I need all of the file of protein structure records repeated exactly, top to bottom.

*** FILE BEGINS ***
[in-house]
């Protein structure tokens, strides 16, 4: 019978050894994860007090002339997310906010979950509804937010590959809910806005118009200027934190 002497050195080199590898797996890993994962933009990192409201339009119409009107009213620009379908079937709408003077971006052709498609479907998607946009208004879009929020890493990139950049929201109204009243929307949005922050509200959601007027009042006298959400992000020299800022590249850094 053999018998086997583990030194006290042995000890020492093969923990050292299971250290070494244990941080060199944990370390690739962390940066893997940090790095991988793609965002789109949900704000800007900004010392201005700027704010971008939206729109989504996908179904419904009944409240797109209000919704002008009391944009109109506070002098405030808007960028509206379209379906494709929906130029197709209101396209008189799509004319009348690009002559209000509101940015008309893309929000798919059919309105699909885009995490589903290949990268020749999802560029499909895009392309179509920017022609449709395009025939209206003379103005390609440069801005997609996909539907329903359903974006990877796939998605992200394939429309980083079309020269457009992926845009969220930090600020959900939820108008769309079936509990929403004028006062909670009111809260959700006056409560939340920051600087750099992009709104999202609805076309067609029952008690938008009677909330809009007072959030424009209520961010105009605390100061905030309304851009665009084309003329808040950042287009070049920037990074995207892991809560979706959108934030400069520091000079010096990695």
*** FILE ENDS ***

[in-house]
């Protein structure tokens, strides 16, 4: 019978050894994860007090002339997310906010979950509804937010590959809910806005118009200027934190 002497050195080199590898797996890993994962933009990192409201339009119409009107009213620009379908079937709408003077971006052709498609479907998607946009208004879009929020890493990139950049929201109204009243929307949005922050509200959601007027009042006298959400992000020299800022590249850094 053999018998086997583990030194006290042995000890020492093969923990050292299971250290070494244990941080060199944990370390690739962390940066893997940090790095991988793609965002789109949900704000800007900004010392201005700027704010971008939206729109989504996908179904419904009944409240797109209000919704002008009391944009109109506070002098405030808007960028509206379209379906494709929906130029197709209101396209008189799509004319009348690009002559209000509101940015008309893309929000798919059919309105699909885009995490589903290949990268020749999802560029499909895009392309179509920017022609449709395009025939209206003379103005390609440069801005997609996909539907329903359903974006990877796939998605992200394939429309980083079309020269457009992926845009969220930090600020959900939820108008769309079936509990929403004028006062909670009111809260959700006056409560939340920051600087750099992009709104999202609805076309067609029952008690938008009677909330809009007072959030424009209520961010105009605390100061905030309304851009665009084309003329808040950042287009070049920037990074995207892991809560979706959108934030400069520091000079010096990695």